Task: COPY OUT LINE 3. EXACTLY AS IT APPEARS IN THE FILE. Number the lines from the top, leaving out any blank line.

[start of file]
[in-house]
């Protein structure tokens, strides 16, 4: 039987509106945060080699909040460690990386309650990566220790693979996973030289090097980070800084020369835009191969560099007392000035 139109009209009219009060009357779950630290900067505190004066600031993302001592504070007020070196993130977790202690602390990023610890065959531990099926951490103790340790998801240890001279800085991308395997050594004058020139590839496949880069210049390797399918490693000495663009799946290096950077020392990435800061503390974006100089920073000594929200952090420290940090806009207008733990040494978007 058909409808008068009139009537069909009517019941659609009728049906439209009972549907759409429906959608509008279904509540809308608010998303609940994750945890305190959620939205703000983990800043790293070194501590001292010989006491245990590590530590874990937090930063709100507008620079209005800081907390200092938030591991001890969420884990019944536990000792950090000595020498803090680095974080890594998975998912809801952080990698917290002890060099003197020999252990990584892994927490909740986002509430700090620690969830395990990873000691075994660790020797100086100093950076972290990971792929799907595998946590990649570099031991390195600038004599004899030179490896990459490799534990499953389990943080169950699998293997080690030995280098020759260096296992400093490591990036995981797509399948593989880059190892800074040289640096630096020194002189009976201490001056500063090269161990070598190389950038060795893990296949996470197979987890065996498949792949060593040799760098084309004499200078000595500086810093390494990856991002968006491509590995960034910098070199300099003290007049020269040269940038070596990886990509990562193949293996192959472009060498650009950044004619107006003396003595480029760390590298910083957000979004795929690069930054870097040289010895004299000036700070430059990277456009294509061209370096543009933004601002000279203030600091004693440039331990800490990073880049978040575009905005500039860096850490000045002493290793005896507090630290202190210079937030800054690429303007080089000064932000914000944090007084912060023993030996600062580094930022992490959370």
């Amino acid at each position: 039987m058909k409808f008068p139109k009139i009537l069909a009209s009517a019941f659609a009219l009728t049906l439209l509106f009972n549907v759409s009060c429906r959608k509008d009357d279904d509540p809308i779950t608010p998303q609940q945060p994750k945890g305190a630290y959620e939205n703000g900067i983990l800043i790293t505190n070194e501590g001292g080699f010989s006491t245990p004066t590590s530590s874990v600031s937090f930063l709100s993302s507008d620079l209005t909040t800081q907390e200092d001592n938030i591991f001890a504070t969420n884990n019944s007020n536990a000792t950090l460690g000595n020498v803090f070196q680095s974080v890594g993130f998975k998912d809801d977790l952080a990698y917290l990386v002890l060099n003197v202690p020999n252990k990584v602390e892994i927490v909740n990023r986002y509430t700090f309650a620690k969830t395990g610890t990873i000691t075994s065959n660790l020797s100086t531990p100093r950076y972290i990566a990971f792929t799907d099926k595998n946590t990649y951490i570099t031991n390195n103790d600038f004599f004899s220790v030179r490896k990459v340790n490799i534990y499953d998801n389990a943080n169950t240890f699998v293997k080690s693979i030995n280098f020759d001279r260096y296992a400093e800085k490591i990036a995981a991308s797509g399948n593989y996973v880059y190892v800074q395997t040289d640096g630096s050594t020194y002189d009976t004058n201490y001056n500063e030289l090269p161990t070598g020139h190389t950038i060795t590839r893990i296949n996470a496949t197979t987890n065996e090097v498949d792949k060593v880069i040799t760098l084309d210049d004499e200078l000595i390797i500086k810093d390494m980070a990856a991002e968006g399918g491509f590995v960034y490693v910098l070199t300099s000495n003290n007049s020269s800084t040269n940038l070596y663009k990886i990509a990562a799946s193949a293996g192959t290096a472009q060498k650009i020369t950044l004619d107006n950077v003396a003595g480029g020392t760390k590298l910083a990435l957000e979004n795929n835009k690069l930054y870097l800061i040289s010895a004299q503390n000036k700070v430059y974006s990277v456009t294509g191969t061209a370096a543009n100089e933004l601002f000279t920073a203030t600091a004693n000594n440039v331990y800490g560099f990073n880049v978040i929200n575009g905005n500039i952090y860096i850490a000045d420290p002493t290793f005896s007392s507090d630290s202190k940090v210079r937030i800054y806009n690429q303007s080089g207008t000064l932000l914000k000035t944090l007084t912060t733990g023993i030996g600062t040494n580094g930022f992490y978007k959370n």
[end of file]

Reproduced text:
């Amino acid at each position: 039987m058909k409808f008068p139109k009139i009537l069909a009209s009517a019941f659609a009219l009728t049906l439209l509106f009972n549907v759409s009060c429906r959608k509008d009357d279904d509540p809308i779950t608010p998303q609940q945060p994750k945890g305190a630290y959620e939205n703000g900067i983990l800043i790293t505190n070194e501590g001292g080699f010989s006491t245990p004066t590590s530590s874990v600031s937090f930063l709100s993302s507008d620079l209005t909040t800081q907390e200092d001592n938030i591991f001890a504070t969420n884990n019944s007020n536990a000792t950090l460690g000595n020498v803090f070196q680095s974080v890594g993130f998975k998912d809801d977790l952080a990698y917290l990386v002890l060099n003197v202690p020999n252990k990584v602390e892994i927490v909740n990023r986002y509430t700090f309650a620690k969830t395990g610890t990873i000691t075994s065959n660790l020797s100086t531990p100093r950076y972290i990566a990971f792929t799907d099926k595998n946590t990649y951490i570099t031991n390195n103790d600038f004599f004899s220790v030179r490896k990459v340790n490799i534990y499953d998801n389990a943080n169950t240890f699998v293997k080690s693979i030995n280098f020759d001279r260096y296992a400093e800085k490591i990036a995981a991308s797509g399948n593989y996973v880059y190892v800074q395997t040289d640096g630096s050594t020194y002189d009976t004058n201490y001056n500063e030289l090269p161990t070598g020139h190389t950038i060795t590839r893990i296949n996470a496949t197979t987890n065996e090097v498949d792949k060593v880069i040799t760098l084309d210049d004499e200078l000595i390797i500086k810093d390494m980070a990856a991002e968006g399918g491509f590995v960034y490693v910098l070199t300099s000495n003290n007049s020269s800084t040269n940038l070596y663009k990886i990509a990562a799946s193949a293996g192959t290096a472009q060498k650009i020369t950044l004619d107006n950077v003396a003595g480029g020392t760390k590298l910083a990435l957000e979004n795929n835009k690069l930054y870097l800061i040289s010895a004299q503390n000036k700070v430059y974006s990277v456009t294509g191969t061209a370096a543009n100089e933004l601002f000279t920073a203030t600091a004693n000594n440039v331990y800490g560099f990073n880049v978040i929200n575009g905005n500039i952090y860096i850490a000045d420290p002493t290793f005896s007392s507090d630290s202190k940090v210079r937030i800054y806009n690429q303007s080089g207008t000064l932000l914000k000035t944090l007084t912060t733990g023993i030996g600062t040494n580094g930022f992490y978007k959370n």